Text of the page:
The COCA trial is a randomized, double-blind, placebo-controlled trial evaluating calcium chloride (CaCl) as an intra-arrest intervention for patients with out-of-hospital cardiac arrest. The primary aim of the project is to test whether CaCl – in addition to standard treatment – can improve the proportion of patients regaining spontaneous circulation at hospital arrival.
The study is a randomized, controlled, simulation study comparing two different strategies for cardiopulmonary resuscitation performed by laypersons in a setting of multiple rescuers present. A total of 160 laypersons will be included.
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This PhD project aims to improve the efficacy and safety of electrical direct current cardioversion of atrial fibrillation. The studies are designed as randomized clinical trials to provide data on the clinical best-practise for cardioverting atrial fibrillation. The studies aim to investigate cardioversion waveform, energy levels and electrode positions for cardioversion.
The studies are planned to actively enroll patients between 2016 – 2020.
In this observational cohort study, we aimed to compare patient characteristics, cardiac arrest event characteristics, and outcomes for in-hospital and out-of-hospital cardiac arrest patients in Denmark. The primary endpoint was 30-day survival. Secondary outcomes were return of spontaneous circulation and one-year survival.
This mixed-methods simulation study aims to investigate if structural and functional components of commercial AEDs can be improved with more user-friendly designs and instructions, and whether this can shorten time to defibrillation by laypersons.
Every year around 2,500 people suffers a cardiac arrest in Danish hospitals and less than one out of three will survive. The aim of this project is to optimize the use of automated external defibrillators during in-hospital cardiac arrest. The project will contribute with important knowledge about why automated external defibrillators are not always used during in-hospital cardiac arrest and which factors we can improve to save more lives. If we can improve the chance of surviving an in-hospital cardiac arrest by 1 percentages point , we can save 25 more lives every year.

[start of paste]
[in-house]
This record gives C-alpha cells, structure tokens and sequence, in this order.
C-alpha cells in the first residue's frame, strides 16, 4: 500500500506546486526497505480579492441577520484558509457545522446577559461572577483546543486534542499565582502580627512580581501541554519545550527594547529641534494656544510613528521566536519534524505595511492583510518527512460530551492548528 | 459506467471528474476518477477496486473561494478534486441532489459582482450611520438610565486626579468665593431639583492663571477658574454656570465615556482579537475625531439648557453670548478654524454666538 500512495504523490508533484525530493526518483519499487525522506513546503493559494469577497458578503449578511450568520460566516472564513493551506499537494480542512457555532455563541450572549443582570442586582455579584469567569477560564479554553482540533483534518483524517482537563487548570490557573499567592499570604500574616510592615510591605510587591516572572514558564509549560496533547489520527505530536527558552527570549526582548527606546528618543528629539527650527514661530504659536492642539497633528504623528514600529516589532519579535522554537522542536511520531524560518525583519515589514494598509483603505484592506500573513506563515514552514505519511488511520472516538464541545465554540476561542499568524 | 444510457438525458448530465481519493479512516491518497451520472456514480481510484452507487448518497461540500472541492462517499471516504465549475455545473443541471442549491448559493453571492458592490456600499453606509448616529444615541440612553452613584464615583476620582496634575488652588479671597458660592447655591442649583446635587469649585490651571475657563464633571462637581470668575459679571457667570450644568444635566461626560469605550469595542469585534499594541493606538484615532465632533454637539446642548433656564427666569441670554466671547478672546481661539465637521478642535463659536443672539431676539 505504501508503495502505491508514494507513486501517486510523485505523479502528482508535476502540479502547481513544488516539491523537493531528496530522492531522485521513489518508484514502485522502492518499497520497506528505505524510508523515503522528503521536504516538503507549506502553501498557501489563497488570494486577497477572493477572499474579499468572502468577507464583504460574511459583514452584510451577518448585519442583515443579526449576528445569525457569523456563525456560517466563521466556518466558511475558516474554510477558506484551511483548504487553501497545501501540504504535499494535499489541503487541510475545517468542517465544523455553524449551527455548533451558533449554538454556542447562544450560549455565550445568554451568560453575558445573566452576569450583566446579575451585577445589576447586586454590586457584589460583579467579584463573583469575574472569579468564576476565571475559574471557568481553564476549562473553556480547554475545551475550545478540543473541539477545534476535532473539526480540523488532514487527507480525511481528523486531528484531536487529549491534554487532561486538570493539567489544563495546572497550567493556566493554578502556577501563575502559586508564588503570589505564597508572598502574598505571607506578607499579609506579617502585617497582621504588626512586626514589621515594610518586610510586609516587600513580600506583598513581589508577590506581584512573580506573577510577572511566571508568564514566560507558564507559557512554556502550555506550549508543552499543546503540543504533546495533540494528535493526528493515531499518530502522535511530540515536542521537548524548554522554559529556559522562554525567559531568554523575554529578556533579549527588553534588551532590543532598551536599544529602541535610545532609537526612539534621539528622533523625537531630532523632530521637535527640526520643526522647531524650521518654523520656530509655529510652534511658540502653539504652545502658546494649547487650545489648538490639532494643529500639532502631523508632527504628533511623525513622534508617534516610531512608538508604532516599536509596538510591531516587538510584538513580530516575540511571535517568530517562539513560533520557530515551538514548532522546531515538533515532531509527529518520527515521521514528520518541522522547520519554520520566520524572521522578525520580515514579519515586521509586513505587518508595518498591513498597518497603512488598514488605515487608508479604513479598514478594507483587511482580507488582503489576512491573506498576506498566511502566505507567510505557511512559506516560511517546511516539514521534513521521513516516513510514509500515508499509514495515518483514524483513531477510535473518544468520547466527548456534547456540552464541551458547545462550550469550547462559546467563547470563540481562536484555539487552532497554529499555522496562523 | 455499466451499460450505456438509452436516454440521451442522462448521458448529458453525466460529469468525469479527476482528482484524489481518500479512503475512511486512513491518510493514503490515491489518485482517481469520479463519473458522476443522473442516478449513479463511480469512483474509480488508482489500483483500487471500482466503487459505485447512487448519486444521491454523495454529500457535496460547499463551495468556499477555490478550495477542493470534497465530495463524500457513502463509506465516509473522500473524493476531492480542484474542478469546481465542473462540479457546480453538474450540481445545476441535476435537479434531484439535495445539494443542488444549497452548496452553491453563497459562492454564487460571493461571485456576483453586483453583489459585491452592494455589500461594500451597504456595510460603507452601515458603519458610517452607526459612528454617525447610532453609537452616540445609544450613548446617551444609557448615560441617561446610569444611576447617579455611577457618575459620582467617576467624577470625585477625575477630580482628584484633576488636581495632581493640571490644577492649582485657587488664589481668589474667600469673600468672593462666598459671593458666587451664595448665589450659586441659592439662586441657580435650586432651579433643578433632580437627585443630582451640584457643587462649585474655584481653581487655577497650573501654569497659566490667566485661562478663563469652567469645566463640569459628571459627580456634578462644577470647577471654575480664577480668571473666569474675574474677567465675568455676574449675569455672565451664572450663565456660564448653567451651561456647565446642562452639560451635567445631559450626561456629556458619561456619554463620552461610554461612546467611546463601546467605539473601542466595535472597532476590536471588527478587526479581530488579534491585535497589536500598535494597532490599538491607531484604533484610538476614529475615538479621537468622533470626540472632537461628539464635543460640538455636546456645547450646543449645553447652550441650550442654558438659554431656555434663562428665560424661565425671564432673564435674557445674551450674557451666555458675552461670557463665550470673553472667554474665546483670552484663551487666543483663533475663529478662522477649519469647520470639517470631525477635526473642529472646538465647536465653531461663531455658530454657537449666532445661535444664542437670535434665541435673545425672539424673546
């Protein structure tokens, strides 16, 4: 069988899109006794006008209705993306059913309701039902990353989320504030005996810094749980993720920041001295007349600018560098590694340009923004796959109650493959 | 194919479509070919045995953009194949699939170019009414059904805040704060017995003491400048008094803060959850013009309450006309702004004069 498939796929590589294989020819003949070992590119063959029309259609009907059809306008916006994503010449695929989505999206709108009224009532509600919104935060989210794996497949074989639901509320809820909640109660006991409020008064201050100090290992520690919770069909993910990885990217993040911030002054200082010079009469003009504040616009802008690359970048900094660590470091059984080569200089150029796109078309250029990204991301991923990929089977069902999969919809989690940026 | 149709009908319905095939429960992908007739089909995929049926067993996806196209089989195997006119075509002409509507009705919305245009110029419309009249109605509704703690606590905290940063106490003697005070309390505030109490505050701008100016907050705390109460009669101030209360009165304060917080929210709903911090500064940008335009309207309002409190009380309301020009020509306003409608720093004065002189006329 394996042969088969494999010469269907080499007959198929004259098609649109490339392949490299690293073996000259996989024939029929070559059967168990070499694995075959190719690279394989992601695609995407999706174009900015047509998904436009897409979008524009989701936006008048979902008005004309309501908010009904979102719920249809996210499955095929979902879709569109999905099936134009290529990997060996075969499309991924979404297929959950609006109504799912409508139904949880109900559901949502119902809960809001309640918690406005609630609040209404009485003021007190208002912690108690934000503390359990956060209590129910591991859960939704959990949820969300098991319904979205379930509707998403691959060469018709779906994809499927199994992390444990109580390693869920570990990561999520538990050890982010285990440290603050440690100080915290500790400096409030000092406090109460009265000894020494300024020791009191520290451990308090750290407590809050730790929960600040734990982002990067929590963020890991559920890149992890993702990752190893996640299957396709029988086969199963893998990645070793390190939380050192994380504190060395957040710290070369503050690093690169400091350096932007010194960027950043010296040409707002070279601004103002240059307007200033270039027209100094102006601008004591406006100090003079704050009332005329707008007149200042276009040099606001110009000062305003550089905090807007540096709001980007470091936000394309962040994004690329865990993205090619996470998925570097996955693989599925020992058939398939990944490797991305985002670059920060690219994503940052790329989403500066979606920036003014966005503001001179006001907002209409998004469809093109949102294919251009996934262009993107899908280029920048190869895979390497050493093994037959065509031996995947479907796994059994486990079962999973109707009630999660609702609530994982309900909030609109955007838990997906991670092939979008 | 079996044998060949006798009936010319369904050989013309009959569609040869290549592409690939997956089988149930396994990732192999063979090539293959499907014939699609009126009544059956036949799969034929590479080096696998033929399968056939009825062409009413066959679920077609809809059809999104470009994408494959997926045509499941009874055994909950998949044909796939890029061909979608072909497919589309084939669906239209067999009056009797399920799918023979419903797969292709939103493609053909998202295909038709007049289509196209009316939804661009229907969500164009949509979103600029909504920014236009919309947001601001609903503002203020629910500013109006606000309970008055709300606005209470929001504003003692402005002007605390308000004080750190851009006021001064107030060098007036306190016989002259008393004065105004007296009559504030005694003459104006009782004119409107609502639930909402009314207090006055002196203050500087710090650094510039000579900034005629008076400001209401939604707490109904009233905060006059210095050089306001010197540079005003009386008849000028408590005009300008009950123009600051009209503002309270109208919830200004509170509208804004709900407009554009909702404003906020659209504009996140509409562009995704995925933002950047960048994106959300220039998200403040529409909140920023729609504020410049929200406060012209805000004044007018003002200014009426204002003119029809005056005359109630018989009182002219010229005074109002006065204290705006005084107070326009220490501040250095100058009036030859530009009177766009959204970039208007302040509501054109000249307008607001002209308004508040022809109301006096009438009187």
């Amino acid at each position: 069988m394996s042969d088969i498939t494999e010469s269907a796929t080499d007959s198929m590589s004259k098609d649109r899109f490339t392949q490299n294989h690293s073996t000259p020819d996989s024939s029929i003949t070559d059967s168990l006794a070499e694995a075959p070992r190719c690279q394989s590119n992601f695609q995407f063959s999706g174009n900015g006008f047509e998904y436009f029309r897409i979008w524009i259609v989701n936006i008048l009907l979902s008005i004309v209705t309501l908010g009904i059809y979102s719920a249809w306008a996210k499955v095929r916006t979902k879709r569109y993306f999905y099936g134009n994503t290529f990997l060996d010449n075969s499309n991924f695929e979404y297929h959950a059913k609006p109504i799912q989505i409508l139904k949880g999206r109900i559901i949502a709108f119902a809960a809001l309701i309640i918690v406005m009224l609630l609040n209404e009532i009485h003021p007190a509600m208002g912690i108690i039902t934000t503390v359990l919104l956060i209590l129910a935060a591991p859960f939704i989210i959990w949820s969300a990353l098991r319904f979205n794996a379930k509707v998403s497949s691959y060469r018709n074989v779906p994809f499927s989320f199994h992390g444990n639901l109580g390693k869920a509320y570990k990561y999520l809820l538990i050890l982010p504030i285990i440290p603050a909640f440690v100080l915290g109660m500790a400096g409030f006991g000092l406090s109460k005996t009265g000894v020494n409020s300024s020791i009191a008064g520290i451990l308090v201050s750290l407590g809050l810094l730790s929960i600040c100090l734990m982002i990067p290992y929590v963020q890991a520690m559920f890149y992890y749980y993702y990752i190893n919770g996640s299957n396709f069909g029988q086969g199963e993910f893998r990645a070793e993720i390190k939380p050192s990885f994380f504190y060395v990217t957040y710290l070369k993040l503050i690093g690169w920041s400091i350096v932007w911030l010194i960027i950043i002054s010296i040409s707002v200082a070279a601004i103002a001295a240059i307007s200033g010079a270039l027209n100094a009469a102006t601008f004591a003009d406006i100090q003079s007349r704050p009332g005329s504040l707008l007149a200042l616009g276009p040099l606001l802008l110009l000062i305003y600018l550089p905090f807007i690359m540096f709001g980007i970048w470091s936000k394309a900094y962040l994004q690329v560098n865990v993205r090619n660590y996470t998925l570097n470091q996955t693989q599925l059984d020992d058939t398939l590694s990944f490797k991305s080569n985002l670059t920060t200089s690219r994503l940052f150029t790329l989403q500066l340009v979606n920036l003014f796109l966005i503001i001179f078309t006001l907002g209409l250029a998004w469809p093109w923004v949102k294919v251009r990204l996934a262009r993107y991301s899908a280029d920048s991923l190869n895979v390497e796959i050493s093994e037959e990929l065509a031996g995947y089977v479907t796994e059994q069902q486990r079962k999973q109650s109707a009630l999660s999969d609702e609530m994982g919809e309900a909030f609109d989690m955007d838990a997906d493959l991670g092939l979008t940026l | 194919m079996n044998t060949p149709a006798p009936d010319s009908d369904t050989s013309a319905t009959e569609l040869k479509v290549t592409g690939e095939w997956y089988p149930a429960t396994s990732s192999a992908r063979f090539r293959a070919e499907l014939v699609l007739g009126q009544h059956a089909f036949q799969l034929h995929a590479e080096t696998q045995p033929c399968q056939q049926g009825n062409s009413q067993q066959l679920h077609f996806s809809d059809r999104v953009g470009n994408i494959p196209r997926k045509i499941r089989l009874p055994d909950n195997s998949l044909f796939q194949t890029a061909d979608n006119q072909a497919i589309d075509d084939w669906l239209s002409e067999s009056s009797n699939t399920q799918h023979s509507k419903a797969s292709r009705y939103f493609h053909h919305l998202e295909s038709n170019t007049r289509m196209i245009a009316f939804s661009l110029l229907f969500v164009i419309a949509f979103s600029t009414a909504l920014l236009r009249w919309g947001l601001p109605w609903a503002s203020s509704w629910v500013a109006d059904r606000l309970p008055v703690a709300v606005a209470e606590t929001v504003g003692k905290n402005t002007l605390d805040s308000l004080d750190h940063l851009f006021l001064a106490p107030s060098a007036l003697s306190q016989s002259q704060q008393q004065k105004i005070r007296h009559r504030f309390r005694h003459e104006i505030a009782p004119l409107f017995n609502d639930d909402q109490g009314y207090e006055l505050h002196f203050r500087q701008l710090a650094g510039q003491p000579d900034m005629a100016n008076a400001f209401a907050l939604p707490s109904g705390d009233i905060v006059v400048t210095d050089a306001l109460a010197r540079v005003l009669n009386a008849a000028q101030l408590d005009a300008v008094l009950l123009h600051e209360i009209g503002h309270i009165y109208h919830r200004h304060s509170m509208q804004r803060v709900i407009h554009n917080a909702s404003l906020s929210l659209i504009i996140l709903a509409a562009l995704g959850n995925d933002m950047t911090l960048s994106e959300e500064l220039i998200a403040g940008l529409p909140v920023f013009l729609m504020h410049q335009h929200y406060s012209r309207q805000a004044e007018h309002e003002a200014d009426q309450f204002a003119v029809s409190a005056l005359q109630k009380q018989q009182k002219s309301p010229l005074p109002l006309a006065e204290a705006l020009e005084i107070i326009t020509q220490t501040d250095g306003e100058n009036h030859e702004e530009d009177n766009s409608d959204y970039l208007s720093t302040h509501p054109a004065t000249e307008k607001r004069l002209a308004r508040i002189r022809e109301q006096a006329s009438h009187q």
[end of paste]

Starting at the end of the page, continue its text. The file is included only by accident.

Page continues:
Socioeconomic factors may influence outcomes through multiple mechanisms including difference in co-morbidities and differential treatments including less aggressive care.
However, little is known about the impact of socioeconomic factors in patients with in-hospital cardiac arrest both in Denmark and internationally. We wish to assess the relationship between socioeconomic factors and treatments and outcomes for patients with in-hospital cardiac arrest in Denmark. Identifying such relationships will facilitate interventions to improve equality in treatment and outcomes.
Vasopressin and Methylprednisolone for In-Hospital Cardiac Arrest (VAM-IHCA) - A Randomized, Double-Blind, Placebo-Controlled Trial.
This study aims to improve patient survival and neurological outcome of cardiac arrest. The VAM-IHCA trial is a national Danish study that has the potential to change international guidelines for treatment of cardiac arrest.
AQUA24 - Description of current fluid administration practice in adult emergency department patients with suspected infection; a multicenter, prospective, observational study
The project aims to describe current 24 hour fluid administration practices in ED patients with suspected infection and assesses the association between patient and disease characteristics and variations in amount of fluid administration.
The project aims to describe the difference in fluid treatment in patients with suspected infection brought in by ambulance and patients arriving on their own.
The study will look at total and intravenous fluid amount in 6 hours and 24 hours after the patient is admitted to the Emergency Department.
This study is a multicenter, prospective, observational study.
This study will bring knowledge about the effect on prehospital transportation on fluid treatment in patients with suspected infection.